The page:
Tuesday, August 21, 2007

The Art of the Scene Transition

Howdy writers,
It's a twofer today. I watched an amazing movie last night that justifies my psychosis involving the aforementioned. The movie was Hoffa, with Jack Nicholson Danny DeVito and Armand Assante. It got a nod for Cinematography and should have, even though it also got two Razzies for Actor and Director.

To watch closely you can see that every scene exits and enters with an image or sound that maps them together. This is the first thing I do when writing a movie so I feel good that David Mamet uses the technique.

My first spec uses it diligently and is the main thread that ties the action together. Well all of my specs use it and it seems to provide a more seamless look at the sequences. It also makes it a little more sublime as it has stumped pro readers.

By stumped I mean they flowed through the movie and missed a few things that were placed in. Truthfully, after I rewrote with their notes and sent it back, it still hid things just under the surface with dialog and images. That was what it was supposed to do as it has a total of four, count em, four antagonists intro'd at various points throughout Act II.

But every sequence flowed from the following one with things like a radio playing, a video camera, a pair of sneakers, people drinking champagne, and more than anything characters looking into mirrors.

My favorite transition comes after the main antag was defeated. The characters are cleaning up a mess and find a hat. The hat is tossed into the air towards a trash can and when it comes down it's a cap for graduation and the hero is fulfilling her inner desire.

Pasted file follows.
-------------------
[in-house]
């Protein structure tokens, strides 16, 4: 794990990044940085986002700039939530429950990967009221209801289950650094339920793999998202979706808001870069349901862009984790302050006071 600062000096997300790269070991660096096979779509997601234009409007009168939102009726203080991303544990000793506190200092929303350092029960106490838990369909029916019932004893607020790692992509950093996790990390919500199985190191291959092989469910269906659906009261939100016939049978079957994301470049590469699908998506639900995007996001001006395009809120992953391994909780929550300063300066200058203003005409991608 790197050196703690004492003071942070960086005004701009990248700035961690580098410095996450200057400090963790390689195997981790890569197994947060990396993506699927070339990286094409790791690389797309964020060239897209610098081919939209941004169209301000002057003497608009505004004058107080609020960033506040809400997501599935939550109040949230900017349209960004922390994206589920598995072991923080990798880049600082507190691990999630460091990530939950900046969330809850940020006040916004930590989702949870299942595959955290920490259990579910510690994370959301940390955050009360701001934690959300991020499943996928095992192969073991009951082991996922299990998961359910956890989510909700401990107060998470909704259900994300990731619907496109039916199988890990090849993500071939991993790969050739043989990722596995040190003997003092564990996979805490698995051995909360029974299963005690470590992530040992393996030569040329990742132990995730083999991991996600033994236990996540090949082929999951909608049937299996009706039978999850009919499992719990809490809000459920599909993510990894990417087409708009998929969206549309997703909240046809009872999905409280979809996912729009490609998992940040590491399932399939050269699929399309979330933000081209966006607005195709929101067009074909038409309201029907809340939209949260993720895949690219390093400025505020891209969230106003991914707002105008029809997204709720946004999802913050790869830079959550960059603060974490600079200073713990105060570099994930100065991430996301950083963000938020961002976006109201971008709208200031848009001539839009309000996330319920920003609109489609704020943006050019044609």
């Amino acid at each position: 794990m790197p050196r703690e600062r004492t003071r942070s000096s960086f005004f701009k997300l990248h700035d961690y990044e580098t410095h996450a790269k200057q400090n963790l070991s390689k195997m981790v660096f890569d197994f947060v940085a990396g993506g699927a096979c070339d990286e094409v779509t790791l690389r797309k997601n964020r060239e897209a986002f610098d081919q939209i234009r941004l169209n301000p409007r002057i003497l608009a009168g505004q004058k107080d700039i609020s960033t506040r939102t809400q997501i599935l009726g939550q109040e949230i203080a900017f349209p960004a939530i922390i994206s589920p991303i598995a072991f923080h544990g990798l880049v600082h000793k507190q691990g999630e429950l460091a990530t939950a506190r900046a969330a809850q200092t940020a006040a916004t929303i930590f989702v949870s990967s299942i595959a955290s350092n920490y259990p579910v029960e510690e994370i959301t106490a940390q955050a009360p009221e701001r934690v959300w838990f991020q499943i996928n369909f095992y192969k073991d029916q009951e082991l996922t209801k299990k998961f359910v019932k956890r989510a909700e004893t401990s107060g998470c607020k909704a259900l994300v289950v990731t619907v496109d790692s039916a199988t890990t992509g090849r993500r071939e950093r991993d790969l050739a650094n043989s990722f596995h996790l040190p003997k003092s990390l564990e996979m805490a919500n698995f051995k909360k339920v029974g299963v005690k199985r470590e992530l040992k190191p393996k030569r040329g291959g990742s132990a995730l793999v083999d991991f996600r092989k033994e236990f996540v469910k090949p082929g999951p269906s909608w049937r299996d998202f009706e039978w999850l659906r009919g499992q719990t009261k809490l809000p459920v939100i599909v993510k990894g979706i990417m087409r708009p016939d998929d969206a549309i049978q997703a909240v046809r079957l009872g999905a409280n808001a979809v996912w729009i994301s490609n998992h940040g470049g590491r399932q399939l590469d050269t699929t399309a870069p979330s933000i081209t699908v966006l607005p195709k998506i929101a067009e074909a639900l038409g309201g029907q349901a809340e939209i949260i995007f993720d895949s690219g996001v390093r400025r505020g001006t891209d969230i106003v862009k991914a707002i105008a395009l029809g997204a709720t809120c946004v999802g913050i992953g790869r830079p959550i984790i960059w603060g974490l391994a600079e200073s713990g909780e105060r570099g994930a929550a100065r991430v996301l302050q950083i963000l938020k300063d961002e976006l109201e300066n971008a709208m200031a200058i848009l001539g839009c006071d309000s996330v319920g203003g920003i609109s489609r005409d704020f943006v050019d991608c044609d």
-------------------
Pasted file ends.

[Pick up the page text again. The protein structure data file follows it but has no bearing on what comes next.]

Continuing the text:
Some others that I liked were ones that linked scenes with studying. Like one transition has the hero stacking books after a tutoring session and then the main relationship character says "Put those books away" in the next scene.

Some of my favorite ones are scenes where one person goes down steps in one scenes and back up in another. It implies the passage of time or the perhaps the emotional state of the character in the two scenes.

I also have one transition where the supporting love interest (unrequited though it maybe) has a frown in one scene and a smile in the next and they define the tone of the scenes.

From what I've read in the 100 or so specs I have gone through at this point, this is a hard thing to do and it's not something that you can do after the story. It has to be written into the story.

I even do it with non-dramatic stories. It seems to add a bit of, what's the word, ambiance to the entire movie. I think it also helps keep the audience from losing their place. Some people do a good job with the dialog and situation but it would be so much better with an image, whether in contrast or comparison.

I wish I could find more examples of it but they seem to be few and far between. There was another recent movie that had one good transition using the protag's face. It was The Covenant. Not the greatest movie but it was interesting enough to watch, mainly because of a scene where a character says "Harry Potter can kiss my ass..."

But speak of the devil, I'm working from home today and I'm kind of watching "The Lake House" with Keanu and Sandra. It tends to move between a mailbox and an apartment for each sequence. The technique seems more prevalent in dramatic cinema but I am definitely using it for action and comedy as it's different in a standard way.

Most good writers could probably find an image that can be carried across sequences (not scenes as those should be chronological) and probably even an auditory cue or two.

Give it a try.

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